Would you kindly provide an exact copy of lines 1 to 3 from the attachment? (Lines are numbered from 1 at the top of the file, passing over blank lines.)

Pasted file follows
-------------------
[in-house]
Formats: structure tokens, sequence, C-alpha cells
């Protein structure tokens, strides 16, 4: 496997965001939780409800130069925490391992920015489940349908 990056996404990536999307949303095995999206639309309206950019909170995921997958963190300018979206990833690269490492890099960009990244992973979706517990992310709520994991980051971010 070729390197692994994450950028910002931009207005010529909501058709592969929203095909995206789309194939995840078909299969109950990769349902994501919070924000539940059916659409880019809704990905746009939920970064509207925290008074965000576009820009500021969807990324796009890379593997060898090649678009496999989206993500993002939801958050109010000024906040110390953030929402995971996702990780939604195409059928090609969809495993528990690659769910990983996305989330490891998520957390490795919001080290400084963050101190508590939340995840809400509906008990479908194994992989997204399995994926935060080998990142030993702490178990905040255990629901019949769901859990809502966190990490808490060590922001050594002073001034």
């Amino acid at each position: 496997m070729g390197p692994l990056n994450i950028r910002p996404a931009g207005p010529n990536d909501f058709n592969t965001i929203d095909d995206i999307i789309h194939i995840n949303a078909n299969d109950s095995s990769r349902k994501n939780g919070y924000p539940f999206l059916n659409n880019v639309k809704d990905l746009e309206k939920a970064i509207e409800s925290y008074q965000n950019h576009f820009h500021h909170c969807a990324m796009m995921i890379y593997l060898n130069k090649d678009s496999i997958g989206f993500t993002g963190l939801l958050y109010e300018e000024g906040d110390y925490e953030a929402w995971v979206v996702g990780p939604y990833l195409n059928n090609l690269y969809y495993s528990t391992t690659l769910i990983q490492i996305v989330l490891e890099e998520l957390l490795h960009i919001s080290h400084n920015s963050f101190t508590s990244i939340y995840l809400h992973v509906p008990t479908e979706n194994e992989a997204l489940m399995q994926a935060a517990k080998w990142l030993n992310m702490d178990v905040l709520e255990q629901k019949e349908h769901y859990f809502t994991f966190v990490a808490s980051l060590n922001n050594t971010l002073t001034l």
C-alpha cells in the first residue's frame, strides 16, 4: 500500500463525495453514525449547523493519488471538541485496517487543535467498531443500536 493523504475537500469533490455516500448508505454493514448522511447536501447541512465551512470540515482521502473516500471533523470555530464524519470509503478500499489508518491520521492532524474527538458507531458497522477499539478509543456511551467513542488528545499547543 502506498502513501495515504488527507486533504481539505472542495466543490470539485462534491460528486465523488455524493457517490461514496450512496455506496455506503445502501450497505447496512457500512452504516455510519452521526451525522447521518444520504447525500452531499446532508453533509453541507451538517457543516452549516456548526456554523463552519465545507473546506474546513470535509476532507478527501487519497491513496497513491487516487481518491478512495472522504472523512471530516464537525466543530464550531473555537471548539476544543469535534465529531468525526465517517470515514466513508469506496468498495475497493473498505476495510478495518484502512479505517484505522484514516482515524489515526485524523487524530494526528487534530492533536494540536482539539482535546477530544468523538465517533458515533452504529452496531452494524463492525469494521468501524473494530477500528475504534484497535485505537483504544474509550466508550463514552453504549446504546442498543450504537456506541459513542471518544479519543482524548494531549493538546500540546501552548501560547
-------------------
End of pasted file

[in-house]
Formats: structure tokens, sequence, C-alpha cells
């Protein structure tokens, strides 16, 4: 496997965001939780409800130069925490391992920015489940349908 990056996404990536999307949303095995999206639309309206950019909170995921997958963190300018979206990833690269490492890099960009990244992973979706517990992310709520994991980051971010 070729390197692994994450950028910002931009207005010529909501058709592969929203095909995206789309194939995840078909299969109950990769349902994501919070924000539940059916659409880019809704990905746009939920970064509207925290008074965000576009820009500021969807990324796009890379593997060898090649678009496999989206993500993002939801958050109010000024906040110390953030929402995971996702990780939604195409059928090609969809495993528990690659769910990983996305989330490891998520957390490795919001080290400084963050101190508590939340995840809400509906008990479908194994992989997204399995994926935060080998990142030993702490178990905040255990629901019949769901859990809502966190990490808490060590922001050594002073001034």